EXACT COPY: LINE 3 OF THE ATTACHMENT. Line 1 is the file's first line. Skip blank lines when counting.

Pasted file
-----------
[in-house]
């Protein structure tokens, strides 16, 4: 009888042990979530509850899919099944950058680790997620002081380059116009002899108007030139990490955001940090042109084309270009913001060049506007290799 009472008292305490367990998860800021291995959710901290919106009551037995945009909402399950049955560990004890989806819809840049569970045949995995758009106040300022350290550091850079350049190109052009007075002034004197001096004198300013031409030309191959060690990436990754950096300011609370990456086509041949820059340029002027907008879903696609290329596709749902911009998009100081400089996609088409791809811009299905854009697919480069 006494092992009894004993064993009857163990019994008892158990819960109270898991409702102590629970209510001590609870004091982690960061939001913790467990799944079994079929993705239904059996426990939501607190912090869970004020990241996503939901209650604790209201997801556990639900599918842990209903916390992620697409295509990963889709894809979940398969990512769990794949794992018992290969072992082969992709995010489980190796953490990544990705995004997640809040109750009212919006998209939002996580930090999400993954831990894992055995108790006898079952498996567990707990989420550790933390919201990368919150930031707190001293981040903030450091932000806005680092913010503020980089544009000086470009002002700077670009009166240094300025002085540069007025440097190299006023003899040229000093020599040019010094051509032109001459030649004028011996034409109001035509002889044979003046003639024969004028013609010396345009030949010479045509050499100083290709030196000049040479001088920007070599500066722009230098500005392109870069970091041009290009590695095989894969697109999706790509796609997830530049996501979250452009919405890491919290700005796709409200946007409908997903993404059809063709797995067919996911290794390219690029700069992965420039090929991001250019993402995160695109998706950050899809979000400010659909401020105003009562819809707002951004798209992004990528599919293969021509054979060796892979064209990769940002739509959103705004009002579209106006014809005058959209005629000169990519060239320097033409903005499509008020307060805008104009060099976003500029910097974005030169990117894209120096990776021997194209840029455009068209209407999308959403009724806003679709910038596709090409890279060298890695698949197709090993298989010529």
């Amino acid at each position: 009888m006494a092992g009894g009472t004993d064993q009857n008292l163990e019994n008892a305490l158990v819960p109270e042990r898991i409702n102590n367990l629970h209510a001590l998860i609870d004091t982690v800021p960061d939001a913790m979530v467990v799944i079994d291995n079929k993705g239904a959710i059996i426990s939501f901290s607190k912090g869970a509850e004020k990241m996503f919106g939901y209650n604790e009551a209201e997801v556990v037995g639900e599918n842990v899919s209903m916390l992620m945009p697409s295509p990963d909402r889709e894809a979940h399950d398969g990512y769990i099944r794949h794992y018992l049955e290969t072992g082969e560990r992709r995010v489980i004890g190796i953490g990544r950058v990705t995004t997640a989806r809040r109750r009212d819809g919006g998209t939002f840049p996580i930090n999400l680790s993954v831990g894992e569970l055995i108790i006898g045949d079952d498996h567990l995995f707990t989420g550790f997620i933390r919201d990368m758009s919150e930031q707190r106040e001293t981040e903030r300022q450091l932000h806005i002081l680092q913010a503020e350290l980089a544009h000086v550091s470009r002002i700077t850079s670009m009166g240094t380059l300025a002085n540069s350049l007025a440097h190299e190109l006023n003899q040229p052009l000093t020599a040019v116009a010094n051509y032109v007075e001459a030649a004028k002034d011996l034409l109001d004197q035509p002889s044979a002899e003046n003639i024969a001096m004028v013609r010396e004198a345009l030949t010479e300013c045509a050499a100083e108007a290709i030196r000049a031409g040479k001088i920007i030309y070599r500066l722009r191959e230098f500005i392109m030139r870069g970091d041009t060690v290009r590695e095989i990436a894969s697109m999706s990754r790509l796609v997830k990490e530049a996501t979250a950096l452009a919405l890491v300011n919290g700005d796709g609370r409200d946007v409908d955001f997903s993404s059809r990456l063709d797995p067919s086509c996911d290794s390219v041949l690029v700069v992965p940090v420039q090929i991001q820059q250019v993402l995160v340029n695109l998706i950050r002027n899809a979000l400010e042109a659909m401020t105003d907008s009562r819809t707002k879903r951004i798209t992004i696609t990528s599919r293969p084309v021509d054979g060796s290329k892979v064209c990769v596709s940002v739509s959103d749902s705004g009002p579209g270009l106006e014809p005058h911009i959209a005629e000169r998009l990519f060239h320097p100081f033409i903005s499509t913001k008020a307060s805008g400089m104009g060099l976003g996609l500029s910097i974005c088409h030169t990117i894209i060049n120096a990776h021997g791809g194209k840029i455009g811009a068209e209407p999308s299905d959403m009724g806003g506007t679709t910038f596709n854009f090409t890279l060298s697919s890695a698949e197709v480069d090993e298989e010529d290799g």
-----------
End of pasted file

């Amino acid at each position: 009888m006494a092992g009894g009472t004993d064993q009857n008292l163990e019994n008892a305490l158990v819960p109270e042990r898991i409702n102590n367990l629970h209510a001590l998860i609870d004091t982690v800021p960061d939001a913790m979530v467990v799944i079994d291995n079929k993705g239904a959710i059996i426990s939501f901290s607190k912090g869970a509850e004020k990241m996503f919106g939901y209650n604790e009551a209201e997801v556990v037995g639900e599918n842990v899919s209903m916390l992620m945009p697409s295509p990963d909402r889709e894809a979940h399950d398969g990512y769990i099944r794949h794992y018992l049955e290969t072992g082969e560990r992709r995010v489980i004890g190796i953490g990544r950058v990705t995004t997640a989806r809040r109750r009212d819809g919006g998209t939002f840049p996580i930090n999400l680790s993954v831990g894992e569970l055995i108790i006898g045949d079952d498996h567990l995995f707990t989420g550790f997620i933390r919201d990368m758009s919150e930031q707190r106040e001293t981040e903030r300022q450091l932000h806005i002081l680092q913010a503020e350290l980089a544009h000086v550091s470009r002002i700077t850079s670009m009166g240094t380059l300025a002085n540069s350049l007025a440097h190299e190109l006023n003899q040229p052009l000093t020599a040019v116009a010094n051509y032109v007075e001459a030649a004028k002034d011996l034409l109001d004197q035509p002889s044979a002899e003046n003639i024969a001096m004028v013609r010396e004198a345009l030949t010479e300013c045509a050499a100083e108007a290709i030196r000049a031409g040479k001088i920007i030309y070599r500066l722009r191959e230098f500005i392109m030139r870069g970091d041009t060690v290009r590695e095989i990436a894969s697109m999706s990754r790509l796609v997830k990490e530049a996501t979250a950096l452009a919405l890491v300011n919290g700005d796709g609370r409200d946007v409908d955001f997903s993404s059809r990456l063709d797995p067919s086509c996911d290794s390219v041949l690029v700069v992965p940090v420039q090929i991001q820059q250019v993402l995160v340029n695109l998706i950050r002027n899809a979000l400010e042109a659909m401020t105003d907008s009562r819809t707002k879903r951004i798209t992004i696609t990528s599919r293969p084309v021509d054979g060796s290329k892979v064209c990769v596709s940002v739509s959103d749902s705004g009002p579209g270009l106006e014809p005058h911009i959209a005629e000169r998009l990519f060239h320097p100081f033409i903005s499509t913001k008020a307060s805008g400089m104009g060099l976003g996609l500029s910097i974005c088409h030169t990117i894209i060049n120096a990776h021997g791809g194209k840029i455009g811009a068209e209407p999308s299905d959403m009724g806003g506007t679709t910038f596709n854009f090409t890279l060298s697919s890695a698949e197709v480069d090993e298989e010529d290799g």